Royal Australian Navy to Sell Sea King Helicopters
Minister for Defence Materiel Jason Clare today announced that the Navy’s remaining Sea King helicopters will be sold to Aerospace Logistics (ASL).
“Aerospace Logistics have over 30 years experience as an international specialist in the supply, refurbishment, exchange, maintenance, repair and overhaul of aircraft parts,” Mr Clare said.
ASL will use the Sea King inventory to sustain and support capability of international military and search and rescue fleets.
The ASL bid provided the greatest return to the Commonwealth.
“The Sea Kings were known as the workhorse of the Navy, large enough to pick up loads heavier than a Land Rover,” Mr Clare said.
“They have played a significant role in naval aviation over the last 36 years.”
The Sea Kings were withdrawn from service in December 2011 and are being replaced by MRH-90 helicopters under Project Air 9000 Phase 6.
“In September 2011 I also announced that Sea King Shark 07 would be preserved at the Fleet Air Arm Museum in Nowra,” Mr Clare said.
Shark 07 was chosen because it has the most operational history of all the Sea King helicopters, having served in the Middle East and East Timor.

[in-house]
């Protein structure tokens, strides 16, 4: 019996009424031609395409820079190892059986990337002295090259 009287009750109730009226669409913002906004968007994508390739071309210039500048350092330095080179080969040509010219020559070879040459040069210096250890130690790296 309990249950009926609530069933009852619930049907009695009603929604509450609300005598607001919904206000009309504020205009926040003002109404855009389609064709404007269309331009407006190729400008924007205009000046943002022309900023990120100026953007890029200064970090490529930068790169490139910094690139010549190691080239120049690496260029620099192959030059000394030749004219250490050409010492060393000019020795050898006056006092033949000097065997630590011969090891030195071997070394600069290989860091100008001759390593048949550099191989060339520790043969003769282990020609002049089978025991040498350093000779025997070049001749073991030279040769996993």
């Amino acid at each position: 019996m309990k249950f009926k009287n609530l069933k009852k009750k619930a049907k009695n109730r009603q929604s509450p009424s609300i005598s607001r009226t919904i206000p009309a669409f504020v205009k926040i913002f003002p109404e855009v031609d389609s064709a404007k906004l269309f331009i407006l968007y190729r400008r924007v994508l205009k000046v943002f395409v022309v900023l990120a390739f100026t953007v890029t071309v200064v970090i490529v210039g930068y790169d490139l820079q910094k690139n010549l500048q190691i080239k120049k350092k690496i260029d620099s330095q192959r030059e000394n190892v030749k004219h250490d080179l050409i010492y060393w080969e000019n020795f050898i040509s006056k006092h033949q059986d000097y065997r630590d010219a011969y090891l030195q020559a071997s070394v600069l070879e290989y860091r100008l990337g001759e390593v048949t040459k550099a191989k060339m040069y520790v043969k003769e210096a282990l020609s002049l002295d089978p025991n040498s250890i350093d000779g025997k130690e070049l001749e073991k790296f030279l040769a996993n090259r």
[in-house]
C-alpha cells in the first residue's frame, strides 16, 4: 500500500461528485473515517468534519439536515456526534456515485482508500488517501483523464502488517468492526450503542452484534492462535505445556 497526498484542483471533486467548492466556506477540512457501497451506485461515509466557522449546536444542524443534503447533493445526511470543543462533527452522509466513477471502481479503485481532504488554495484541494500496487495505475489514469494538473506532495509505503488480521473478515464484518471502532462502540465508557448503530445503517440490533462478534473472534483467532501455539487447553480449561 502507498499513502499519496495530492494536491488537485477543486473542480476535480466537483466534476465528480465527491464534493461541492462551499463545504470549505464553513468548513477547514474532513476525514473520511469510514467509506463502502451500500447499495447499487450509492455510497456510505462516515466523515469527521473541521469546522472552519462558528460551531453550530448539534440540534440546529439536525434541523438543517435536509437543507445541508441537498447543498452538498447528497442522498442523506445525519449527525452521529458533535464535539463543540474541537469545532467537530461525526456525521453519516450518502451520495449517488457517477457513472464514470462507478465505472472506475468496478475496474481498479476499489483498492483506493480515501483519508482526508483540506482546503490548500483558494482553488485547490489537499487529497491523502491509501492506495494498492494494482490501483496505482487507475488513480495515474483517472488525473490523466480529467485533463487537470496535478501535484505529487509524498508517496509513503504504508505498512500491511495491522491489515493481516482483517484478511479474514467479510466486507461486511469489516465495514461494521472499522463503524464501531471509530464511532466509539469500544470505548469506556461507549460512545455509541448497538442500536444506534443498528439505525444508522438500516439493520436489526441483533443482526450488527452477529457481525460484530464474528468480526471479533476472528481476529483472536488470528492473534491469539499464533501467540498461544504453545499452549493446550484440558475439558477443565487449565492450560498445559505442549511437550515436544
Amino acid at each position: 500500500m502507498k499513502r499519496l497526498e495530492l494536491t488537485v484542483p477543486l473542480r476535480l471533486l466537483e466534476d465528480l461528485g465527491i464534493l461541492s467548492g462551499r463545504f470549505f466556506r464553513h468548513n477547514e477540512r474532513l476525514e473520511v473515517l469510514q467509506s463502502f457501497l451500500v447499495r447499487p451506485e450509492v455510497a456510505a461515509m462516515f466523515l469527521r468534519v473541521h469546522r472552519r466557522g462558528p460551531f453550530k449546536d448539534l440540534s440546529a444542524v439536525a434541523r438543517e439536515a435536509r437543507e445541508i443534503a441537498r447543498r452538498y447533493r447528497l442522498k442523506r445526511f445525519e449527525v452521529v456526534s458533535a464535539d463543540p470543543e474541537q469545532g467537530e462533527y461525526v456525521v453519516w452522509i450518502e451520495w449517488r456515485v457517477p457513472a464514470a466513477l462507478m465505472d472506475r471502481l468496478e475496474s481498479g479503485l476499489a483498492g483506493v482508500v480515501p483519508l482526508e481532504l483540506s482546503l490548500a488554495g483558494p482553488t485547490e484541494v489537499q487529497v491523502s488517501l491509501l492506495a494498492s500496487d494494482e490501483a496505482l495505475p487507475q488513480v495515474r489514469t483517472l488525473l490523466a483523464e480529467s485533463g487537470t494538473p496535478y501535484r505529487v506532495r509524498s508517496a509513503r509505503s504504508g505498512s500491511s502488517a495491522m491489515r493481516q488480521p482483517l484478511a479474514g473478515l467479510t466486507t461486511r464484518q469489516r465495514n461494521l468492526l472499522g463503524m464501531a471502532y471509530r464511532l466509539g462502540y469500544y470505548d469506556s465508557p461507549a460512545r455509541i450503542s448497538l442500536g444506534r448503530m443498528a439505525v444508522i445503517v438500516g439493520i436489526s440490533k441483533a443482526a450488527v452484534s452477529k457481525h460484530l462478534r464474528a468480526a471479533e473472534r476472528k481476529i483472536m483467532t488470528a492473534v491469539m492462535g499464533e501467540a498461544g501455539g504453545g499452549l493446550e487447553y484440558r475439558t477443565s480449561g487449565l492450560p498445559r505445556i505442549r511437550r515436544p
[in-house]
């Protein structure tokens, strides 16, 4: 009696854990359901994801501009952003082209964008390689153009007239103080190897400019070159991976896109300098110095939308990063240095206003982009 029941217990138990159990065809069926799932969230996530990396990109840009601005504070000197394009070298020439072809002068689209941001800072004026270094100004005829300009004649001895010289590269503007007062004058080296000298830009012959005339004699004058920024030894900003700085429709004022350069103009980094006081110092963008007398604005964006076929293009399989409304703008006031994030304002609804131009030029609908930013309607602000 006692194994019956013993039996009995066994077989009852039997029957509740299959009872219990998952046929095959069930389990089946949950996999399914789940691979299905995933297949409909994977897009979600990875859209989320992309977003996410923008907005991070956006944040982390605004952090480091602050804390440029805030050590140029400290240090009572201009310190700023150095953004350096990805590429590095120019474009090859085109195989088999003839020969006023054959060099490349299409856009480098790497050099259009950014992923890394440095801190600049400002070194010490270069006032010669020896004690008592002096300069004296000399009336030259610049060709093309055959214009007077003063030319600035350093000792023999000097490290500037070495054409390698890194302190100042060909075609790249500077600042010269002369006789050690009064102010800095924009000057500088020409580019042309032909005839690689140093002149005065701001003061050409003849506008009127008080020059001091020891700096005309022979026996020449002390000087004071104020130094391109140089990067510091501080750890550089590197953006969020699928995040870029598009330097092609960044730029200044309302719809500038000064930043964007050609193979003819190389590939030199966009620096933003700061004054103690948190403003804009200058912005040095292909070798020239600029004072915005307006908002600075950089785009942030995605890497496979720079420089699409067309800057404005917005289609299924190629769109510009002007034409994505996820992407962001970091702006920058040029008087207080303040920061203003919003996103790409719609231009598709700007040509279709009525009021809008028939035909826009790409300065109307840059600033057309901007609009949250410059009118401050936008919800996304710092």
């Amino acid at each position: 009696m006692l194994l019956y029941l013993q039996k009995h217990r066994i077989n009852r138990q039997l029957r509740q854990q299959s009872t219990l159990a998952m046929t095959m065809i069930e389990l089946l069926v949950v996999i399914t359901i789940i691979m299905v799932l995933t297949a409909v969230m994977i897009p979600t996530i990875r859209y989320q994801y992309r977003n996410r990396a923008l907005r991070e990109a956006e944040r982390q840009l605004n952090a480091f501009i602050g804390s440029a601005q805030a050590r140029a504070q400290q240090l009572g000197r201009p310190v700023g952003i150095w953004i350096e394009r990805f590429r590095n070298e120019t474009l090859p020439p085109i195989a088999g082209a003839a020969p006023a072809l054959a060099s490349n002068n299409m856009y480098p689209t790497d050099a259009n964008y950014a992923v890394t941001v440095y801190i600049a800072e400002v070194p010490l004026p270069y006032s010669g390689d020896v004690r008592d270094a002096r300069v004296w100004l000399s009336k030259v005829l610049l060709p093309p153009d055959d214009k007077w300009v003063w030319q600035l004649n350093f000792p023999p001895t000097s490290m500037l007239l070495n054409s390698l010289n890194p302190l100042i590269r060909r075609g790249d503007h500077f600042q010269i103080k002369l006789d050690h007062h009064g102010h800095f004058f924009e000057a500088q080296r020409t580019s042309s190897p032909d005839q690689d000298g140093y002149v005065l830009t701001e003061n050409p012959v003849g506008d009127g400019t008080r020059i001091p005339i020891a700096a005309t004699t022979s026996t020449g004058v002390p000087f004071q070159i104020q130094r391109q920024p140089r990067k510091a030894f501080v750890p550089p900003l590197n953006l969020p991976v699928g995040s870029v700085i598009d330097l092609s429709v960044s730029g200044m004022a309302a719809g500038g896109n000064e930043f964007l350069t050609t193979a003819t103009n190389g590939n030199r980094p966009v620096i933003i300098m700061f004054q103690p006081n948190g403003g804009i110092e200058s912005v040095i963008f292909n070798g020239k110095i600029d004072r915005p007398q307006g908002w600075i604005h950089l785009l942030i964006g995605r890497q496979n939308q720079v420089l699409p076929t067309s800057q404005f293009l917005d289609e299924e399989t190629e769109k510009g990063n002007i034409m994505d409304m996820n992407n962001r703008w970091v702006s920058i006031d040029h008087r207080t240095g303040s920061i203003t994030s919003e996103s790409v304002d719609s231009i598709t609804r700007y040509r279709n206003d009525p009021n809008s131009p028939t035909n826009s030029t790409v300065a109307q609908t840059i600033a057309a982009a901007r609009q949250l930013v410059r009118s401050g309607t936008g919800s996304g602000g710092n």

“Displaying this aircraft for public viewing ensures as many Australians as possible have access to this piece of Australia’s aviation history.”
The Sea Kings have flown in excess of 60,000 hours in a range of operations both at home and abroad and come to the assistance of many Australians.
In 1994, the Sea Kings were involved in one of the largest fire fighting efforts in Australia’s history. The aircraft used water buckets to fight fires raging near Grafton, Gosford, Bulahdelah and Sydney’s western suburbs.
The Sea Kings have also been used for rescue operations at sea.
In 1998, two of the helicopters were involved in rescuing yacht crews in disastrous weather conditions during the Sydney to Hobart Yacht Race.
One of the Sea Kings’ last operations was to south-west Queensland to provide response and recovery efforts during the Queensland floods.
The contract is subject to International Traffic in Arms Regulations (ITAR) approval.
Naval Today Staff, January 29, 2013; Image: US Navy